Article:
Dec 26, 2011 - Jan 1, 20

After a long wait, heartening news has come that Pakistan has decided to work on priority basis to obtain natural gas from Iran dismissing all pressures from the US government that restrains Pakistan from entering any such deal with Iran.

Highly placed sources told this scribe that Pakistan has not only conveyed its willingness to Iran, but it has also stepped up the pace of work on Pak-Iran gas pipeline project.

According to the sources, the directive has been issued to complete the work of laying the pipelines on Pakistani side on a war footing by the end of 2012. The work of laying pipelines on Iranian side is already nearing completion. As per new plan of action, the supply of gas may start by early 2013.

This was also confirmed by the minister for petroleum, Dr. Asim Hussain in a press interview in a local daily.

Talking to the editor of The Nation, the minister said, "All physical surveys to lay 790 kilometers long pipeline inside Pakistan have already been completed. Financial advisors have been chosen. China has also given assurance to financially help Pakistan construct this pipeline to complete this project on war footing."

Putting the estimated cost at $1.2 billion Dr, Asim said, "our dependence on Pak- Iran pipeline was very high and there is no other substitute at present to meet the growing demand for energy."

Continuing Dr. Asim said that a meeting of the standing comprising of the four chief ministers would be held within a few days which would give a formal clearance and immediately after that tenders will be floated to already shortlisted contractors. He said that Pakistan would be importing gas worth $3 billion annually. Asked as to how Pakistan would sustain unprecedented US pressure against this project, the minister said, "Come what may, we will have to learn to live on our own".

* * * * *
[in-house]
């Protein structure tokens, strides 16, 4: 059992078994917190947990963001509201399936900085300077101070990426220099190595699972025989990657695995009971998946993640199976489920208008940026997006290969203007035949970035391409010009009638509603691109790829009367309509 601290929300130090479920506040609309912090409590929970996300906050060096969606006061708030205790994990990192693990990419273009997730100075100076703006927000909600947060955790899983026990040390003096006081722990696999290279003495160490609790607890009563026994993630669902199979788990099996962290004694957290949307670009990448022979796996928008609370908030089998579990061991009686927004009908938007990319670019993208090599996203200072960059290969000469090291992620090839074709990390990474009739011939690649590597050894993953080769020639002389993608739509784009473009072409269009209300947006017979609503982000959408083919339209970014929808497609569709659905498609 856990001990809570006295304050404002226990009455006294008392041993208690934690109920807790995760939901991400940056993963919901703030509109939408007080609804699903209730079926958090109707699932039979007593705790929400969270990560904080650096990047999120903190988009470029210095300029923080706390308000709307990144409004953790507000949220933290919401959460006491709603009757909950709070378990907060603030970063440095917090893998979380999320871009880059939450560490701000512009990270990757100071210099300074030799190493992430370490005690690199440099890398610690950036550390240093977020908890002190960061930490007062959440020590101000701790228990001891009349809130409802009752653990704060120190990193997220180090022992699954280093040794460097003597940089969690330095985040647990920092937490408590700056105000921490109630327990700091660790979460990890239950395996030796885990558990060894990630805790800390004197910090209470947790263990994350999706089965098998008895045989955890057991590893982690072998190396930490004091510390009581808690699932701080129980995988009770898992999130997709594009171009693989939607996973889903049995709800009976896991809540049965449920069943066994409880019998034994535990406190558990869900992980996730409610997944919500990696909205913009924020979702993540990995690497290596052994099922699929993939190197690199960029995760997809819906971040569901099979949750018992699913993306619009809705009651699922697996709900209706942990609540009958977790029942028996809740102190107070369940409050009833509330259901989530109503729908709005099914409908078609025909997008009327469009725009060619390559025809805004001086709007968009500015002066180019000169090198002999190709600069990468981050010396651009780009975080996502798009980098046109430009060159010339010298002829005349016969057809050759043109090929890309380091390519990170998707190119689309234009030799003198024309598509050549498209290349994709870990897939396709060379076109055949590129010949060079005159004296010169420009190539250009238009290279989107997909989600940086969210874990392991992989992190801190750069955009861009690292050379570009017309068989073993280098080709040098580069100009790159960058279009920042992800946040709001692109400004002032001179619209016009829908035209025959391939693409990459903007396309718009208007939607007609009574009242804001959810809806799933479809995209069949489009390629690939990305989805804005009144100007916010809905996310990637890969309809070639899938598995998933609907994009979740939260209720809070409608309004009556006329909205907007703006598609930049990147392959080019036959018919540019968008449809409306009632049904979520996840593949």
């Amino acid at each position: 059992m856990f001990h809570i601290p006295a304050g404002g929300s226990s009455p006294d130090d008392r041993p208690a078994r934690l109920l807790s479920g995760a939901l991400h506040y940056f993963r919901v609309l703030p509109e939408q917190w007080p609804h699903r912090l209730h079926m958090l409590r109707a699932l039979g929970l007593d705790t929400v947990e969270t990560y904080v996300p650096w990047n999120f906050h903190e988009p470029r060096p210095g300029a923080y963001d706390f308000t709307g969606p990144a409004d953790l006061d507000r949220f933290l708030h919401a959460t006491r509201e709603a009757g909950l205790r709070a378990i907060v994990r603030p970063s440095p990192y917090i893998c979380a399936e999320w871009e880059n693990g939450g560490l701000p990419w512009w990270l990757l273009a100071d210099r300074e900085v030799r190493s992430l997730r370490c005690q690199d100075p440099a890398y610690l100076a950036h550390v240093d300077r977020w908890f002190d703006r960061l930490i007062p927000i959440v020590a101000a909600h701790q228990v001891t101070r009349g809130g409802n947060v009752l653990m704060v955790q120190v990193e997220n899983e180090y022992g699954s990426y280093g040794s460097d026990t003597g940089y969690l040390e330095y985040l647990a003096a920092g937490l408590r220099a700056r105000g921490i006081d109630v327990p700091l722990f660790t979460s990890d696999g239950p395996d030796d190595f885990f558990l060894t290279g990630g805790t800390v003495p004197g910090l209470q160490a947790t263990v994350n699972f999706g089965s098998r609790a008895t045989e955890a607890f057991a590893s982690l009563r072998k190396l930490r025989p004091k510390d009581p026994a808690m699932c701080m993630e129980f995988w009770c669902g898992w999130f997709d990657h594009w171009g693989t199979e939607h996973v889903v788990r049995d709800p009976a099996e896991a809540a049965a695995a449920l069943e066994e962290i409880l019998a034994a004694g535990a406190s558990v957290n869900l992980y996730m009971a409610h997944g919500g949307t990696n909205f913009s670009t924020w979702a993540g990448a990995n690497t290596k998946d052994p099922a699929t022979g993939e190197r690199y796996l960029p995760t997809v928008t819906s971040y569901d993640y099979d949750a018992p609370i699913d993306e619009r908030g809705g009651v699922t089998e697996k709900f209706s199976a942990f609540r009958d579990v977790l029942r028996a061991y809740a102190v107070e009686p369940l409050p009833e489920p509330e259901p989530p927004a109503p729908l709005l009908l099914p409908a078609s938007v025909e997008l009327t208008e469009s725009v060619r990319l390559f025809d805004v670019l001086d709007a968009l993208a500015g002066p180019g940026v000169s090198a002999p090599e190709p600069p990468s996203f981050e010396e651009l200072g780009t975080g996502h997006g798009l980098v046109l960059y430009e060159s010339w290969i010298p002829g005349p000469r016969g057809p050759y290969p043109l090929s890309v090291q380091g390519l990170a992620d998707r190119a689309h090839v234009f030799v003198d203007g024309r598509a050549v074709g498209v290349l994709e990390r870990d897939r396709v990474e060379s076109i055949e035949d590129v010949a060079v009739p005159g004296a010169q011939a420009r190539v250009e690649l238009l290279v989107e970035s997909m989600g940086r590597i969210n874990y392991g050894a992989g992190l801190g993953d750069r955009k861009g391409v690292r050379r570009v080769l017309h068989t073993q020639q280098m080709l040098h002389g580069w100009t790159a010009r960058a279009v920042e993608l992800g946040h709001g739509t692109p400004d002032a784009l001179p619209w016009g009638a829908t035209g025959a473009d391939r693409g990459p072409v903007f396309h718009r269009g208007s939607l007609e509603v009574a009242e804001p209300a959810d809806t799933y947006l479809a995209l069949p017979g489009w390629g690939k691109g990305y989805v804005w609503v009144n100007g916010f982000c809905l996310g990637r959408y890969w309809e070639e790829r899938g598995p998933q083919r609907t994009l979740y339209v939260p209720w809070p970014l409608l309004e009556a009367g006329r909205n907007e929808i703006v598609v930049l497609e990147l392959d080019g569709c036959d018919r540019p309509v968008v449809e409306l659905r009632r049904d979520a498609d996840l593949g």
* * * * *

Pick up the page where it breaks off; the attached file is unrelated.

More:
This change of heart and thinking of the minister, though welcome, is most surprising as it amounts to a complete about turn in his views in a few weeks time.

In an interview to Voice of America in the last week of October last, while replying to a question on Pak-Iran Gas Line Project, he said, "a breakthrough on this project depends on understanding with the international community."

It may be recalled that that the US foreign minister, Mrs. Clinton, during her visit to Pakistan in October last, told the reporters at a press conference that she had asked Pakistan not to enter any such deal with Iran.

The US ambassador to Pakistan held a meeting with President Zardari last month to dissuade him from continuing with this project and in return offered to help the country in the gas line project with Turkmenistan via Afghanistan.

Reportedly, the president did not agree to abandon the IP project as it would be completed much earlier and help the country to meet the immediate requirement of gas in the country.

He, however, said that Pakistan would participate in the TAPI project as well, which would be completed by 2016 and help Pakistan in meeting its future energy requirements. This was the most correct approach but was not liked by the Americans because it did not help them in their policy of isolating Iran.

But, from Pakistanís point of view, the Iranian gas pipeline would help the country overcome the agonizing shortage of power in the country in the shortest possible time.

It holds crucial significance in the future progress and prosperity. Jettisoning it with TAPI is totally a wrong proposal and in this case the President Zardari has taken a correct decision.